2.3. RSM Model

Response surface designs typically include the Box–Behnken design (BBD) and central composite design (CCD). While both designs can provide accurate simulation results, BBD requires only three levels for each factor, compared to five levels for CCD. This makes BBD experimentally more convenient than CCD for the same number of factors [19]. Therefore, BBD based on RSM was used to determine the optimal conditions for each variable in the Fe(II)/SPC sludge conditioning process. In a previous laboratory-scale study, it was observed that the dewatering performance of sludge could be significantly improved by employing the Fe(II)/SPC system, with an optimal SFe(II) dosage of approximately 0.7 mmol/g-TSS under acidic conditions. Furthermore, it was determined that the molar ratio of Fe(II) to SPC within the range of 1.5 to 2.0 was the most effective for promoting advanced oxidation [7]. The current experiment entailed an investigation of three independent variables: Fe(II) dosage, SPC dosage, and initial pH, each tested at three different levels as detailed in Table 1. Two key responses, CST and Wc, were examined. The specific ranges for each of these factors were established based on the outcomes of preliminary single-factor experiments.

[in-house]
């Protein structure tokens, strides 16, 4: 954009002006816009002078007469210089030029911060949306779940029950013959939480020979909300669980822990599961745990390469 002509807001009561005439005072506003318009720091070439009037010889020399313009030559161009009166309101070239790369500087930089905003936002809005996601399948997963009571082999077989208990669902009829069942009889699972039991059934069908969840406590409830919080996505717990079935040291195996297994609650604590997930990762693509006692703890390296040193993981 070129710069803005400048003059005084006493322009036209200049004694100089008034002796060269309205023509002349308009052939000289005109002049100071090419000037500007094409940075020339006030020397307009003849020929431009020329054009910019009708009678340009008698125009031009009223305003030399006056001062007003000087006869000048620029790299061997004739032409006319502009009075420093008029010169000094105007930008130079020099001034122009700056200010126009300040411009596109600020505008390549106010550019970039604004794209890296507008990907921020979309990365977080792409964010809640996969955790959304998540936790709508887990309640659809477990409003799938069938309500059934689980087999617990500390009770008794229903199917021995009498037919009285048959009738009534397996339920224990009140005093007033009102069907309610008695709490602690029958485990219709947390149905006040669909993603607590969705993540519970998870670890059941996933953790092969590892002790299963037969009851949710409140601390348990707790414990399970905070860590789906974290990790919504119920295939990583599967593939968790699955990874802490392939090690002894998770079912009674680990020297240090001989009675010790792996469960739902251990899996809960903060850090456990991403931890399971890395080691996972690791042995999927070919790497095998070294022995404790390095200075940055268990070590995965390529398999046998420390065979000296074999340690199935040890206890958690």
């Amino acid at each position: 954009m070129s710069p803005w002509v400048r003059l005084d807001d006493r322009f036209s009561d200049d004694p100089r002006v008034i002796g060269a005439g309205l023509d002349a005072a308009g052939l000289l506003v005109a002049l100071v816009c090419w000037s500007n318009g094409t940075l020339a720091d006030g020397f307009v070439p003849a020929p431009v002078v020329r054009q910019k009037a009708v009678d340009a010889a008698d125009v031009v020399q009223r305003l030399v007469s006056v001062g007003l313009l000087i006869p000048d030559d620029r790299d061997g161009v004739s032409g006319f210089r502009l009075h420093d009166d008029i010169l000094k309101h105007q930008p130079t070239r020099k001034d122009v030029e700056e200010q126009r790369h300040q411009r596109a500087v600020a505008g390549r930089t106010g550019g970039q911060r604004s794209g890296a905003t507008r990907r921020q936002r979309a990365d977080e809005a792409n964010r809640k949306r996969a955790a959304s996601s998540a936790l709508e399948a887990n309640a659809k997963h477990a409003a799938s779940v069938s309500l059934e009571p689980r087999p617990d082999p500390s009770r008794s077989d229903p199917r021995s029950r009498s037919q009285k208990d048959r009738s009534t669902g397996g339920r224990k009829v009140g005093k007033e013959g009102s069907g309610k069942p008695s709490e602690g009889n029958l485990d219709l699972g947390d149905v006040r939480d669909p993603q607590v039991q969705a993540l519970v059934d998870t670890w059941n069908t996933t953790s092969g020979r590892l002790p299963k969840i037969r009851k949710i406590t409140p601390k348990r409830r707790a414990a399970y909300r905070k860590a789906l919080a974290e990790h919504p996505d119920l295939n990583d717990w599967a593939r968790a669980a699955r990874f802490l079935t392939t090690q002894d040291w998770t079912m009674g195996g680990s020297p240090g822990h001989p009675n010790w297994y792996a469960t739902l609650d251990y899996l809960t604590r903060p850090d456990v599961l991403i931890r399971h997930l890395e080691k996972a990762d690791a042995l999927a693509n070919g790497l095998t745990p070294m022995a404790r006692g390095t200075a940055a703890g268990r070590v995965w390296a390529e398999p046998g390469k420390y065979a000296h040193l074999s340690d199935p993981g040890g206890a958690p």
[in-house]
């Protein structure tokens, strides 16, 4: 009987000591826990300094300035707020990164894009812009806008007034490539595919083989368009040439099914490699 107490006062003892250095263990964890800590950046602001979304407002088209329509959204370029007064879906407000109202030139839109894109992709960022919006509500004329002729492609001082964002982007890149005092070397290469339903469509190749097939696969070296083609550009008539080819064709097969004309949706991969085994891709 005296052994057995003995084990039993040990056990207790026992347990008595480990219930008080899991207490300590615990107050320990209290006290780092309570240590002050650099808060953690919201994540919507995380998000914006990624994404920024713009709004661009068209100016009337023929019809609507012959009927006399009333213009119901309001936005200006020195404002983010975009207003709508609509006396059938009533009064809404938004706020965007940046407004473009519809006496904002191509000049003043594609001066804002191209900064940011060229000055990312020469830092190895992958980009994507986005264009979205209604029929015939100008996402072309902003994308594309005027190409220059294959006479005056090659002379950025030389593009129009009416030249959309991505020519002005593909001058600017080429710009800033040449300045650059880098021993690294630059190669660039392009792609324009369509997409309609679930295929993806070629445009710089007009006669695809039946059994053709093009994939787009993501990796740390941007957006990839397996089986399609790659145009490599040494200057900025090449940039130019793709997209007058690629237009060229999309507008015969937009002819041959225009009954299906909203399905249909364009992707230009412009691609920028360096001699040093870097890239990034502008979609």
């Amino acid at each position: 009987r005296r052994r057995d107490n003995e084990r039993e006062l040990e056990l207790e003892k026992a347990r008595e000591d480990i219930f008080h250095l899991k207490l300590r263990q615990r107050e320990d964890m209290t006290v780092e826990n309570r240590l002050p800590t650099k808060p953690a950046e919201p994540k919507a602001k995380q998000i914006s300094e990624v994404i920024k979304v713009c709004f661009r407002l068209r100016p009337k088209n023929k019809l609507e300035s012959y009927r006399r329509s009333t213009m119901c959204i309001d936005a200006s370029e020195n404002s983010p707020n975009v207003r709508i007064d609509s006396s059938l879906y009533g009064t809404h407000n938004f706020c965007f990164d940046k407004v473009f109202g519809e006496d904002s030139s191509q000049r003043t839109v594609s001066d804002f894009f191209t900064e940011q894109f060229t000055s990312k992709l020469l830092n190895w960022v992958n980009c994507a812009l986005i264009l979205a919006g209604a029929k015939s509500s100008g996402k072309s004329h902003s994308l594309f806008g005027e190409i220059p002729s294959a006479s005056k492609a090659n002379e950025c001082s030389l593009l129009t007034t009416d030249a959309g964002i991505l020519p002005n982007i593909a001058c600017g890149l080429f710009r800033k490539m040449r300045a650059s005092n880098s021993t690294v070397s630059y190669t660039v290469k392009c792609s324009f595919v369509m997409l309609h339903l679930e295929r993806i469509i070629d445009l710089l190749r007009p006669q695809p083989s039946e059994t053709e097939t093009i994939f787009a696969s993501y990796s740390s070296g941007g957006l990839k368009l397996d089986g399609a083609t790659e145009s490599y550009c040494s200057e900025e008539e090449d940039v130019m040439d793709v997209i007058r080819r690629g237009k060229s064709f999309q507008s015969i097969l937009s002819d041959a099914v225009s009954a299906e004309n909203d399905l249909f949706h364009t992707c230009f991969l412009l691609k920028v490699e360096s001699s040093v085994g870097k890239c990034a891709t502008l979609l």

The experimental design using Design Expert 13 software is summarized in Table 2. All the experiments were performed in triplicate. Design expert 13 was utilized to model and analyze the experimental results and received the regression mode. Three-dimensional response surface plots of the interactive effects of each factor were plotted. Finally, the optimal conditions for each variable in the process were determined by response surface analysis.

3. Results and Discussion

3.1. Optimal Operation Condition for Fe(II)/SPC Sludge Conditioning by RSM Model

A total of 17 groups of experiments were conducted with the factor levels coded as presented in Table 3. Design Expert 13 was used for the experimental results modeling and analysis of variance, which are shown in Table 3 and Table 4. Two second-order polynomial equations are presented for the CST and Wc as a function of the considered factors in the following correlations: